Back story: Three years in the making, Morion got its start when the designer began experimenting with calligraphic, serif-ish fonts that also had an edgy digital feel. “When I started to work on Morion, I didn’t have an exact aesthetic goal in mind,” Einwaller says. “I was trying to create something new while combining two diverse elements in type design. The battle between decoration and legibility was the biggest challenge.”
Ever wonder why foundries don’t venture to produce really off-the-beaten track collateral? Apparently, TDF thinks of these things, and as promotion for the typeface, the first 50 customers can enjoy a limited-edition, 12-page tabloid newspaper/type specimen. Or you can get your hands on one of 50 waterproof coats (one size fits most). Why a promo raincoat, and not a backpack, scarf, or cute little tote bag? The good folks at TDF won’t say, but it’s a great idea. (And a pretty nice looking slicker, too.)
Why’s it called Morion? Einwaller’s hometown in Austria boasts the largest deposits of quartz in Europe, including the extra dark, smoky variety known as morion, a rare form that grows close to uranium deposits and is naturally black from proximity to the radiation. It fades to a lighter shade of gray when exposed to sunlight. He says, “The word morion suited the edgy design and also has two O’s—perfect to show off the font’s alternate O’s.”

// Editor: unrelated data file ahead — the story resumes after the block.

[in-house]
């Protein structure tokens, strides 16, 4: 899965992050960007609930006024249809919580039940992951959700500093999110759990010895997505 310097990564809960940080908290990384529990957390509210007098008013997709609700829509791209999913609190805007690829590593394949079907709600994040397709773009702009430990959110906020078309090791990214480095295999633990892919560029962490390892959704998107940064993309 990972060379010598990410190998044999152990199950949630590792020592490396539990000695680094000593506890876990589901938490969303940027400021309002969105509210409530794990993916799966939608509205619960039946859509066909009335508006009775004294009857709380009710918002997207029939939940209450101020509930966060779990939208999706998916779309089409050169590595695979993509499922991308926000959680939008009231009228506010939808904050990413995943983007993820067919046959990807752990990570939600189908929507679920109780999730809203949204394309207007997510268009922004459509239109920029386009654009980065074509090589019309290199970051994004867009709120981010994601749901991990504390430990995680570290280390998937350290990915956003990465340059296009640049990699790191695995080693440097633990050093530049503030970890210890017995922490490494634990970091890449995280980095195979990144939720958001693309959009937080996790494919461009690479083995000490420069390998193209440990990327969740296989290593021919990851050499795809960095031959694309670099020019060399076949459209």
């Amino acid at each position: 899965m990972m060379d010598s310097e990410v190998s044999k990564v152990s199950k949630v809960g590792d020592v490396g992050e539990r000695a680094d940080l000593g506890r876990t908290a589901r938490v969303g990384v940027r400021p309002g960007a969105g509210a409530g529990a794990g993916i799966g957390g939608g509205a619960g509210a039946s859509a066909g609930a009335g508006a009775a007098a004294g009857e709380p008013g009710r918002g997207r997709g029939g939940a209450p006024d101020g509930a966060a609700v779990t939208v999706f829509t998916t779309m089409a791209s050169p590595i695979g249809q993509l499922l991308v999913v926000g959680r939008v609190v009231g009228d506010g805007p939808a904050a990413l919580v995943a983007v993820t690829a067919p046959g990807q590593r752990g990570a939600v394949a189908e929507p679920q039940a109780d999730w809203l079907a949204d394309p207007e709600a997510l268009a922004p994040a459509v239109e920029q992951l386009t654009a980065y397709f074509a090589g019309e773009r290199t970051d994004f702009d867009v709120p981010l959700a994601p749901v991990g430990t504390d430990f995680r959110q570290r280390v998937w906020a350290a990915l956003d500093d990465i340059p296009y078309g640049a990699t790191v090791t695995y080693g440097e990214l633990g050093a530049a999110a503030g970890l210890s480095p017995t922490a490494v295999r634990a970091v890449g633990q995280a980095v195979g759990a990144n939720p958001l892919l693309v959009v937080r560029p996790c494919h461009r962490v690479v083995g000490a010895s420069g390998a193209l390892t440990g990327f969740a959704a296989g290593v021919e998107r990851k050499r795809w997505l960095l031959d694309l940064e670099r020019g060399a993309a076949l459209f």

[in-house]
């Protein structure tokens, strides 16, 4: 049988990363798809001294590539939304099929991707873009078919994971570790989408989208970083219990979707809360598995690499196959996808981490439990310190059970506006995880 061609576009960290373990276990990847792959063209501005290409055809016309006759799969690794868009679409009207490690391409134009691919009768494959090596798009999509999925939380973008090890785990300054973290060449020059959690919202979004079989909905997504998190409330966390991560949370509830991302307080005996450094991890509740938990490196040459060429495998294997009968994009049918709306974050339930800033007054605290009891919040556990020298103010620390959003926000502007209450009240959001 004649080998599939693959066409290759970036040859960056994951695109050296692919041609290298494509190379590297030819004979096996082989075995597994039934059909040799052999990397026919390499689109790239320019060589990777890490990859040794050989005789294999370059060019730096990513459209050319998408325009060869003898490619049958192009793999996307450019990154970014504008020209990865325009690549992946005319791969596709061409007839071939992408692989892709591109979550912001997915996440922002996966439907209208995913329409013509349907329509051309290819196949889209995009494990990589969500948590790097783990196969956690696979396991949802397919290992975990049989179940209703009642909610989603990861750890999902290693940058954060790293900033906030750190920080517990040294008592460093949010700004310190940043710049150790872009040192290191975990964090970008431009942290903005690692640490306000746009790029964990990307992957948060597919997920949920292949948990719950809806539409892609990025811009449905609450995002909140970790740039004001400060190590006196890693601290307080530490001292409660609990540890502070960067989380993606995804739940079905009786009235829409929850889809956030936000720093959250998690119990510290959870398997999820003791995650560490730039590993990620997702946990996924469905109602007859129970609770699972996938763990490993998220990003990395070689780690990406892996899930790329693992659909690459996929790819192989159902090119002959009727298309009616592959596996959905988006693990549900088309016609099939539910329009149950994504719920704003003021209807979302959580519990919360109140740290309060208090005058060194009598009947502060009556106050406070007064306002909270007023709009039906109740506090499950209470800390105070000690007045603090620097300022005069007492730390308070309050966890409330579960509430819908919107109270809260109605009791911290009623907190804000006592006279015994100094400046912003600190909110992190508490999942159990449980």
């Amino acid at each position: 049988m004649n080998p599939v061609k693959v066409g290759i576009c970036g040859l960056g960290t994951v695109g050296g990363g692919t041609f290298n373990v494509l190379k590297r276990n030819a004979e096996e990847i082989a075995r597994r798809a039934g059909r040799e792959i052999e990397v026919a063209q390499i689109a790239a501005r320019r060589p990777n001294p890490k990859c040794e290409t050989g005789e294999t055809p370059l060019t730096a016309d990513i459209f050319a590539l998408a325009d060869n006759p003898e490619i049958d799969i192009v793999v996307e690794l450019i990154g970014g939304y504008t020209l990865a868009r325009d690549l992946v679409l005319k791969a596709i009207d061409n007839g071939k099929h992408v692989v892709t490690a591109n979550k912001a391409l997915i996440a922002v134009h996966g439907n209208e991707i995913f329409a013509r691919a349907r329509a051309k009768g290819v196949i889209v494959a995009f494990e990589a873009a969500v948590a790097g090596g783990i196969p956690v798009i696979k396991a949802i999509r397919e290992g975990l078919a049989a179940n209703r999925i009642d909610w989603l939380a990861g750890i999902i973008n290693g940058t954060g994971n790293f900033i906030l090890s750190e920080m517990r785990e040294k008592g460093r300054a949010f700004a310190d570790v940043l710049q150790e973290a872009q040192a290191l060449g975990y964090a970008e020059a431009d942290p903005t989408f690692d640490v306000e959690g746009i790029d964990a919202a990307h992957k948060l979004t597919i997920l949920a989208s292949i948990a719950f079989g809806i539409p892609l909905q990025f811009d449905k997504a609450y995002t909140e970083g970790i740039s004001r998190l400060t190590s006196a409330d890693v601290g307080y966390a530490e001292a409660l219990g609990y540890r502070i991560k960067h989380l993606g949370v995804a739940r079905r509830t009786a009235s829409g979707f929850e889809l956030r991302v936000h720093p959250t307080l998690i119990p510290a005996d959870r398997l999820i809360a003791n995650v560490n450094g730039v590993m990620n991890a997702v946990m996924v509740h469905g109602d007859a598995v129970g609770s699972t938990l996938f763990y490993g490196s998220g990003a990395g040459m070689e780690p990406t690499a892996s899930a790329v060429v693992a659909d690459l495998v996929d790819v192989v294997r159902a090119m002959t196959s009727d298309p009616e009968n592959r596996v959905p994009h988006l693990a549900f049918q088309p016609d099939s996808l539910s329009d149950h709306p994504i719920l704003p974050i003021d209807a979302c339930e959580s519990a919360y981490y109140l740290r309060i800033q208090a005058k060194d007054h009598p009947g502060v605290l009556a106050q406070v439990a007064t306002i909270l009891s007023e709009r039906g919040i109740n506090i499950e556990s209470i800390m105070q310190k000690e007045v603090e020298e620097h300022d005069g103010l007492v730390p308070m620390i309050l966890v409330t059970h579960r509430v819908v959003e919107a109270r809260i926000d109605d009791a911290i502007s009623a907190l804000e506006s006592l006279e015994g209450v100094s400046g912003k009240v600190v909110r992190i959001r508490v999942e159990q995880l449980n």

What are its distinguishing characteristics? The typeface has a slightly Art Nouveau-ish quality thanks to floral terminals that contrast with its wedge-shaped serifs, lending a calligraphic look that still maintains balance and control. OpenType features like an alternative lower case ‘a’ increase legibility in smaller text sizes. Morion is available in two weights and supports Latin-A Extended alternates as well as more than 80 different languages.
What should I use it for? Morion’s ornamental forms function best in decorative display situations (the numerals are especially distinctive, and check out the uppercase O and R!), but the range of alternate characters simplifies it for text uses. It would be ideal for a museum catalog or exhibit about Art Nouveau, considering the influence that this era of design had on the typeface, and would also work well in editorial and advertising uses for cultural magazines and branding.